9. Petrelli A, De Luca G, Landriscina T, Costa G. Socioeconomic differences in waiting times for elective surgery: a population-based retrospective study. BMC Health Serv Res. 2012 Aug 21;12(1):268. [Epub ahead of print]
Abstract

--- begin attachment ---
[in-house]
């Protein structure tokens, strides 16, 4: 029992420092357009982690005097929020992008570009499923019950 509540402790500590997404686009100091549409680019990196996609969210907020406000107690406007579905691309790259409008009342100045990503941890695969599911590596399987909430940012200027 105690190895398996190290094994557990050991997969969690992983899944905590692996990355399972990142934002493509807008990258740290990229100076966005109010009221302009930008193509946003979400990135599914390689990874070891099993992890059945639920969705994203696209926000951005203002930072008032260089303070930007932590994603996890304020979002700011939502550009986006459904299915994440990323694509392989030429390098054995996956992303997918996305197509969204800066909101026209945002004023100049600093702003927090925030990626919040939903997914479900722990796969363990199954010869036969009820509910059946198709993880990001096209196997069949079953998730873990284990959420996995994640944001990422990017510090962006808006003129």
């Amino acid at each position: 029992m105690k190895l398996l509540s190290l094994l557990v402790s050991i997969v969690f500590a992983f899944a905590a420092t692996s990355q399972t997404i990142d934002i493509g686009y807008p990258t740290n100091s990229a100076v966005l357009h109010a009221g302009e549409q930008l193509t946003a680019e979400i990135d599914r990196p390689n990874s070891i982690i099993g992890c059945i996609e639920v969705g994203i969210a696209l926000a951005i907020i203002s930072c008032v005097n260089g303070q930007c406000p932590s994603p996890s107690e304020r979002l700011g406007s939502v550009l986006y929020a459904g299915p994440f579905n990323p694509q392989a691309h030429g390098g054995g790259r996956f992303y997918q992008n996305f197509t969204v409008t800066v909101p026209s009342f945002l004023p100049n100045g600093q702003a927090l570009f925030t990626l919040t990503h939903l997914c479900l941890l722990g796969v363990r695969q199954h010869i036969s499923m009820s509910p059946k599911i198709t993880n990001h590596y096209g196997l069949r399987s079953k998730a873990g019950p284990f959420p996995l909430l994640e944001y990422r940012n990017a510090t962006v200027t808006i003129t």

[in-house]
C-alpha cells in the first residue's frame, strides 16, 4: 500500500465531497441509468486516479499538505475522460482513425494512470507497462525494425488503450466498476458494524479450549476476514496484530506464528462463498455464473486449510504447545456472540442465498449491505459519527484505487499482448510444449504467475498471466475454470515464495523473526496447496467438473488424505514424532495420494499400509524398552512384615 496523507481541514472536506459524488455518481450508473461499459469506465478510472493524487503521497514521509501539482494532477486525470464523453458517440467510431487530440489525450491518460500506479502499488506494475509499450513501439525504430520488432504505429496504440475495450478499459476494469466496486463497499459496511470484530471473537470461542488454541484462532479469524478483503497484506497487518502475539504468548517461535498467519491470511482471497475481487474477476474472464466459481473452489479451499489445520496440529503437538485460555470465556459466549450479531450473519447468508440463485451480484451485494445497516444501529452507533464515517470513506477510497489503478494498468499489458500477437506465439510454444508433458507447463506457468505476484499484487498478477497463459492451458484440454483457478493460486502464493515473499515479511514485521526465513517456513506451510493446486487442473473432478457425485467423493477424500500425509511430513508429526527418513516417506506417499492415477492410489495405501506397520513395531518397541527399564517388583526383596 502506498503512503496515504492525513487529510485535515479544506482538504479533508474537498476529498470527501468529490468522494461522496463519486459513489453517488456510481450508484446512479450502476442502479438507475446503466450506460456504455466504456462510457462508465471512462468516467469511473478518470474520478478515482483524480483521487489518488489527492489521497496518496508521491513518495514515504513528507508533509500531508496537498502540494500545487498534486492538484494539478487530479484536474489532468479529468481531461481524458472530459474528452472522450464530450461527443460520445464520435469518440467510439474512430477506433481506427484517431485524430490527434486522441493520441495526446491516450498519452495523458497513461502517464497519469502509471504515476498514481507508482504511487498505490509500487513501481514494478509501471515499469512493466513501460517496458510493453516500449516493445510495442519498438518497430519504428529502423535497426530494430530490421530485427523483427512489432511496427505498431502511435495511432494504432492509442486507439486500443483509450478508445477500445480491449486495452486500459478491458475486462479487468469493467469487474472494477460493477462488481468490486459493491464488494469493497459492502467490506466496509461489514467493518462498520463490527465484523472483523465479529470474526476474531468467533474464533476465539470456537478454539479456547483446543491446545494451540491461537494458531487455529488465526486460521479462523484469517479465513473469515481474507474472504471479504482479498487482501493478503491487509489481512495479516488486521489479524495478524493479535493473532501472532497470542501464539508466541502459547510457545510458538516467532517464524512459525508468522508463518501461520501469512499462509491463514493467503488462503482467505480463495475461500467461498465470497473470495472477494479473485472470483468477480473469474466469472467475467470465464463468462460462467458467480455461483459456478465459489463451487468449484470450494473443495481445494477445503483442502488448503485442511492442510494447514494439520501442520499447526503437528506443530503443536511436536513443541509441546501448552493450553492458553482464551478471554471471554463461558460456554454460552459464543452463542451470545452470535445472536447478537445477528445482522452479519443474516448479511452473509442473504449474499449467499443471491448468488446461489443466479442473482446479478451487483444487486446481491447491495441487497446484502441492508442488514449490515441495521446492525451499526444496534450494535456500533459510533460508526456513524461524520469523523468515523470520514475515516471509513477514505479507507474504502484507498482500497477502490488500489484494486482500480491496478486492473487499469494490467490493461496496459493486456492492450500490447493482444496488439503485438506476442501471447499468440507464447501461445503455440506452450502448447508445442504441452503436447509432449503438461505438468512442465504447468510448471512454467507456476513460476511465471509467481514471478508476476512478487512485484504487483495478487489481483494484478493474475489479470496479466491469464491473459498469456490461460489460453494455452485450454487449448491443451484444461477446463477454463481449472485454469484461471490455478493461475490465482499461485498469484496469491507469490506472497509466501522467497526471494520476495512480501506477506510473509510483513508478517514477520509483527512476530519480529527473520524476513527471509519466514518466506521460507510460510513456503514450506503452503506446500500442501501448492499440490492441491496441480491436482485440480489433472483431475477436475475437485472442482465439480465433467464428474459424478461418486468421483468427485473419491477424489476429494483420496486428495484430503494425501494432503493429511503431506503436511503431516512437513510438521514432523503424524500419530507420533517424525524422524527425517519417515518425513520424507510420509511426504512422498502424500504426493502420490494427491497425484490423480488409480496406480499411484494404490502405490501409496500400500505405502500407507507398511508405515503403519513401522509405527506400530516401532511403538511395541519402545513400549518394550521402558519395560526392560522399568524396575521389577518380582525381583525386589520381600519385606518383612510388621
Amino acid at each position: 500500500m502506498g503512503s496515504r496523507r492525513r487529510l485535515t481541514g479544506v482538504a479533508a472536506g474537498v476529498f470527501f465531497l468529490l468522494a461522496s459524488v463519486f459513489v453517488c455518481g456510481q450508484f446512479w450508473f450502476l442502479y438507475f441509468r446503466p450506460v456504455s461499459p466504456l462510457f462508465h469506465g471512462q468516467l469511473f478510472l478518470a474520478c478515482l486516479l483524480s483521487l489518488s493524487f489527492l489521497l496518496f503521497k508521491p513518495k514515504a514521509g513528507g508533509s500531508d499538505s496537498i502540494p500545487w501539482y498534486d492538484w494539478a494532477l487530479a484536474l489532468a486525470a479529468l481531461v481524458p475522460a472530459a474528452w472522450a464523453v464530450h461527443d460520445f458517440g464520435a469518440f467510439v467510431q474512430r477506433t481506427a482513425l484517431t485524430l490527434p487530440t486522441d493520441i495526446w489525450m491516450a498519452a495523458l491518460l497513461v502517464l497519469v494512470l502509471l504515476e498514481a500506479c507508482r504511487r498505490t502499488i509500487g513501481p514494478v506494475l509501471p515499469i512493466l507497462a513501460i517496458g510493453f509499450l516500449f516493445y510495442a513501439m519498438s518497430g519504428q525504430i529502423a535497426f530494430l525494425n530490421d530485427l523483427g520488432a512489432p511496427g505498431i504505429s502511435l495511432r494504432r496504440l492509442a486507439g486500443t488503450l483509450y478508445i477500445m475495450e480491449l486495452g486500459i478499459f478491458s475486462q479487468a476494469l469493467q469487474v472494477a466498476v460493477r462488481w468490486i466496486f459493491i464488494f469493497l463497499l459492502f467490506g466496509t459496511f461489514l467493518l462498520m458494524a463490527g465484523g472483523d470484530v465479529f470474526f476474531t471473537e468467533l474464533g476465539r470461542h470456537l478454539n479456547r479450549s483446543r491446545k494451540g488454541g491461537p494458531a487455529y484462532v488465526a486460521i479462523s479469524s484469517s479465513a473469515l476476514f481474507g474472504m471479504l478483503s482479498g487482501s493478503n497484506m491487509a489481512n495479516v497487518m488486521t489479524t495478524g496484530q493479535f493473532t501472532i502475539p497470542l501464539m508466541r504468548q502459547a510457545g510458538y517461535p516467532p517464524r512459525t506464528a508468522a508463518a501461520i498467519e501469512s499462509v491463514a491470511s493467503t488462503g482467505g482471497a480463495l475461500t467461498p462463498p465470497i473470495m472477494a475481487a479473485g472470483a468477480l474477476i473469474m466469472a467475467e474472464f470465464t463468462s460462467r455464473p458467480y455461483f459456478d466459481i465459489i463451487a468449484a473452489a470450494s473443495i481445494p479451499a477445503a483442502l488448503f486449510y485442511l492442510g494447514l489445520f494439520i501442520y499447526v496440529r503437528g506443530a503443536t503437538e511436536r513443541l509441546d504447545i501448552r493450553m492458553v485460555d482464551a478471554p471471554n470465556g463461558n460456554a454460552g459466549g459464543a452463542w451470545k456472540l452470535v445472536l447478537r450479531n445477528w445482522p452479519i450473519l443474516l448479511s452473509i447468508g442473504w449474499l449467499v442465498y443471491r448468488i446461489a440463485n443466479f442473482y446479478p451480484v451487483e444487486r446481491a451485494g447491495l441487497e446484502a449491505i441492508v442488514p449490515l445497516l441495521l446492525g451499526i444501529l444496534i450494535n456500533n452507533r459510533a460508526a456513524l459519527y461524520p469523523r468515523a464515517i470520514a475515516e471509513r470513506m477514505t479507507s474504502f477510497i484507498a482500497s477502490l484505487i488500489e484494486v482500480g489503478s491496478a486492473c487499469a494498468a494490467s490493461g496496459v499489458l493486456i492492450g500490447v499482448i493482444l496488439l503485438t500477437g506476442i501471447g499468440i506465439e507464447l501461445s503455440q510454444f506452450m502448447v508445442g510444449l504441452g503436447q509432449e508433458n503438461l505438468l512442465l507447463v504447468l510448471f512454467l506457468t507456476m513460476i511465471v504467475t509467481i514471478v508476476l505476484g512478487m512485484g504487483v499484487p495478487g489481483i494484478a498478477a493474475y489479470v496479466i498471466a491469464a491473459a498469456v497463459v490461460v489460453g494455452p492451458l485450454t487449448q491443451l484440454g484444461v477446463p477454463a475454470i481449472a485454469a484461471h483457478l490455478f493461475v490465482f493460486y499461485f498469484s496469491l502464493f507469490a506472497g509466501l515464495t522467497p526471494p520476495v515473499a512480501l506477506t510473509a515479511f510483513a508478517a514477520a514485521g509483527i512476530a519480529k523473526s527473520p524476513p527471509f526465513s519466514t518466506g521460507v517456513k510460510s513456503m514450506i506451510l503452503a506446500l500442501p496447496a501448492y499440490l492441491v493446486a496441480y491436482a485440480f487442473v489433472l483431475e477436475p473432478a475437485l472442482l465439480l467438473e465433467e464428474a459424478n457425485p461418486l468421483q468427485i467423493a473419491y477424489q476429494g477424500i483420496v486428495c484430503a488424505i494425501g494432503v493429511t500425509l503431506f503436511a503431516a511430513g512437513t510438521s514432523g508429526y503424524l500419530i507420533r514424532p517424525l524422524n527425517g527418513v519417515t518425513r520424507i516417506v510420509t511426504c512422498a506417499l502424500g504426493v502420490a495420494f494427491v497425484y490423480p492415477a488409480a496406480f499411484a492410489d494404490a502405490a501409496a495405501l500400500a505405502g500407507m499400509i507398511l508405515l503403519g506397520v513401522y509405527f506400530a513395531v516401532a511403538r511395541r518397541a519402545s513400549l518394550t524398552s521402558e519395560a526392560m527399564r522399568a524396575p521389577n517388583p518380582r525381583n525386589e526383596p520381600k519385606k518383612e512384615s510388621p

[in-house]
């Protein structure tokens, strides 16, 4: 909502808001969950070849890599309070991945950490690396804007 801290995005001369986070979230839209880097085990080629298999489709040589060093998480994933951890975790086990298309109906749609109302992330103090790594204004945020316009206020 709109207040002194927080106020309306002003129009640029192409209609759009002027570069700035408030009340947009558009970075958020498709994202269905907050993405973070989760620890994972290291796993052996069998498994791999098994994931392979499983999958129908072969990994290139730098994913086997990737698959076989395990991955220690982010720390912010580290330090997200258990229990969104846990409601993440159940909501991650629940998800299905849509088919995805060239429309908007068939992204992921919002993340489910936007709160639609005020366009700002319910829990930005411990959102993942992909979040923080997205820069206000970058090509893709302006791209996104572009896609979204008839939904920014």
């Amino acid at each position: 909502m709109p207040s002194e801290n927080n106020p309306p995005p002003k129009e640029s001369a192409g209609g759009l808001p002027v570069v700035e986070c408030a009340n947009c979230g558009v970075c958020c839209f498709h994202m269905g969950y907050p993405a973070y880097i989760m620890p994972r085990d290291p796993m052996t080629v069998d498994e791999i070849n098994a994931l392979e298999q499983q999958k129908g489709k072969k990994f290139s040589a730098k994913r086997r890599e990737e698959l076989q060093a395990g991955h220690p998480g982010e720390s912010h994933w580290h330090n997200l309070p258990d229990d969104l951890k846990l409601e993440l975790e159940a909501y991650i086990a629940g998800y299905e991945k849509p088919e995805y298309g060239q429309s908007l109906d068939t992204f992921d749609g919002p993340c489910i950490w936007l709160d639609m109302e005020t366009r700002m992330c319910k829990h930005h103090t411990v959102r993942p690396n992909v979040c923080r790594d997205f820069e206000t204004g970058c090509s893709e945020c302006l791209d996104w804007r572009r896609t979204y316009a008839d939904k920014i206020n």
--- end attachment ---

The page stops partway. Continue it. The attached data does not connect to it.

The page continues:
BACKGROUND: Widespread literature on inequity in healthcare access and utilization has been published, but research on socioeconomic differences in waiting times is sparse and the evidence is fragmentary and controversial. The objective of the present study is the analysis of the relationship between individual socioeconomic level and waiting times for in-hospital elective surgery. METHODS: We retrospectively studied the waiting times experienced by patients registered on hospital waiting lists for 6 important surgical procedures by using the Hospital Discharge Database (HDD) of the Piedmont Region (4,000,000 inhabitants in the North West of Italy) from 2006 to 2008. The surgical procedures analyzed were: coronary artery by-pass (CABG), angioplasty, coronarography, endarterectomy, hip replacement and cholecystectomy. Cox regression models were estimated to study the relationship between waiting times and educational level taking into account the confounding effect of the following factors: sex, age, comorbidity, registration period, and Local Health Authorities (LHA) as a proxy of supply. RESULTS: Median waiting times for low educational level were higher than for high educational level for all the selected procedures. Differences were particularly high for endarterectomy and hip replacement. For all considered procedures, except CABG, an inverse gradient between waiting times and educational level was observed: the conditional probabilities of undergoing surgery were lower among individuals with a low to middle level education than for individuals with a higher level of education after adjustment for sex, age, comorbidities, registration period, and LHAs. For most procedures the effect decreases over the follow up period. CONCLUSIONS: The results of the study show evidence of inequalities in access to elective surgery in Italy. Implementation of policies aimed to promote national information initiatives that guarantee wider access to those with low socio-economic status is strongly recommended.